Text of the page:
Top Notch Customer Case Studies: A Mini Course

We learn by doing, and something I’ve been doing for over 15 years now is writing customer case studies.

Clients I’ve worked for know that I’m good.

They can tell by the quality of the finished product.

But what makes a particular case study “good”?

I’m willing to bet not many people can answer that question. Not beyond the obvious. “Grammatically correct.” Stuff like that. Ho hummity dum.

But I can.

In fact, when I started jotting down some ideas on this topic, I was surprised at how much I do know — and by how much I’m able to articulate.

How could this surprise me, you ask?

Well, I don’t know if this is true for everyone, but for me the act of writing takes place on the thin film that separates awareness from . . . whatever it is that’s down there below awareness. It isn’t an act of intellect; it isn’t something I control.

Sometimes I can feel ideas as they begin to organize themselves “down there.” More often, that thin film is essentially opaque — whatever is going on below is hidden.

As ideas begin to break up through into my awareness, I sometimes catch glimpses of them. Sometimes the impression is visual–not pictures, but abstract shapes. More often the sensation is kinesthetic. I’ll get excited about something or pulled toward a particular idea and suddenly it shapes itself into words.

And I start typing really really fast :-)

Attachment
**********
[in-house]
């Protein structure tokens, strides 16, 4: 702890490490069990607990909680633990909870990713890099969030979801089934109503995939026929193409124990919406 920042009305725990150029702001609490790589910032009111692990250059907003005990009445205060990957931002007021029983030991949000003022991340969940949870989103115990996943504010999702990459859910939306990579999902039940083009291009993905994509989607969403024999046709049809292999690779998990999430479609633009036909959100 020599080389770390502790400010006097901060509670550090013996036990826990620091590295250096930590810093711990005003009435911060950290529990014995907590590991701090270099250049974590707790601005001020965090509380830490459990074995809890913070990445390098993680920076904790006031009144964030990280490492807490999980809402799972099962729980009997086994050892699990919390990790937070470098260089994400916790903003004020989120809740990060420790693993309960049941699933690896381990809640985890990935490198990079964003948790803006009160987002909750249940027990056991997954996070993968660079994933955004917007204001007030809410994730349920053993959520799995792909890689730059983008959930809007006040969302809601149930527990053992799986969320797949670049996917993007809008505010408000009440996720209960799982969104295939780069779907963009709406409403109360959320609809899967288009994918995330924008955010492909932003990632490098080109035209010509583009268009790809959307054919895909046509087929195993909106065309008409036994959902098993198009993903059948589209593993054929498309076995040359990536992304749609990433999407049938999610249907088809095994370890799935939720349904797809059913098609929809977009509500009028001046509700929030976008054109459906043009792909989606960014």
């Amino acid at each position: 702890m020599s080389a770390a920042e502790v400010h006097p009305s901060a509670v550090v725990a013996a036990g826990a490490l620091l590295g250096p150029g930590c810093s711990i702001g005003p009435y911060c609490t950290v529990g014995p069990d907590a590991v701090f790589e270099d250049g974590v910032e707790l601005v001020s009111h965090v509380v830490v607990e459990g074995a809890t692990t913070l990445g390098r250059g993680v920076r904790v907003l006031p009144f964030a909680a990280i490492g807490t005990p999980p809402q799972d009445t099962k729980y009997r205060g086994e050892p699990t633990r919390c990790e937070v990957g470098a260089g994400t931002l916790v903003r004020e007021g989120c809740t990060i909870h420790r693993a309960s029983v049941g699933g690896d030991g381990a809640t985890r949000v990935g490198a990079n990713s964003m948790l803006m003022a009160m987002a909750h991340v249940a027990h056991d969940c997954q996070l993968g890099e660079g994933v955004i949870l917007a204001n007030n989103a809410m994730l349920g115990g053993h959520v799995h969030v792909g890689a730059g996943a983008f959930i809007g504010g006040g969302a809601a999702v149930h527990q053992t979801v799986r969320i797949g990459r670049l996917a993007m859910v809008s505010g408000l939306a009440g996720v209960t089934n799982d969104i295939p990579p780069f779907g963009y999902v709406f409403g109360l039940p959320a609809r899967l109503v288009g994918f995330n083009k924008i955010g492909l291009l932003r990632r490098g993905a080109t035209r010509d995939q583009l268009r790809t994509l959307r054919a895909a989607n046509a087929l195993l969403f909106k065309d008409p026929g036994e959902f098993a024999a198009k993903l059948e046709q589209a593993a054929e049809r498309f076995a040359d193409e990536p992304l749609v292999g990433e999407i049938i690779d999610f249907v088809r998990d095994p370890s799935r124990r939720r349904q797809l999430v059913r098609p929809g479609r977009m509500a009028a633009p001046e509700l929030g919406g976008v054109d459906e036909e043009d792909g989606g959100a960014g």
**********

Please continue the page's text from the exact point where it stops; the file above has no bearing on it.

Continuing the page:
I write in bursts for this reason: when things are ready to come out, they come out in near-finished form. (If I try to write before they’re ready, the writing itself is more cumbersome; the process is forced; the draft will need more rewriting. Sometimes even to the level of re-organization, which is particularly tedious, bleck.) (Which isn’t to say that I sit around waiting for “inspiration” or some such My Little Pony nonsense. Just that there is a gestation period, no doubt about it.)

Anyway. My goal here is not to write a long post about me or my Creative Process ;-P

My point is, this all happens really really quickly. I make “decisions” about what I’m going to write and how I’m going to write it, but the decisions themselves don’t have time to become verbalized.

Yet they are “decisions.”

Some are specific to the particular piece I’m writing. I might choose a particular word because the customer I’ve interviewed uses it; by overlapping the story’s vocabulary with the customer’s, I’m making it more his/hers — I’m also adding a note of authenticity to counterbalance the marketing messaging that is also part of the recipe.

In other cases, the decisions I make are more general — they relate more to the craft of writing customer case studies than to the specific piece.

Generally, I don’t need to document those decisions as I make them.

Ergo, I don’t pay much attention to them.

But if I slow down and think about it, I can verbalize them.

I can also turn them into tips :-)

So that’s what I’m doing. And I’ve got ten of them. (Miraculous how tips tend to show up in groups of ten, isn’t it. Nothing to do with how many fingers I have, I swear.)

I’ll post them here over the next few days as I find time to write them out.

Back soon!

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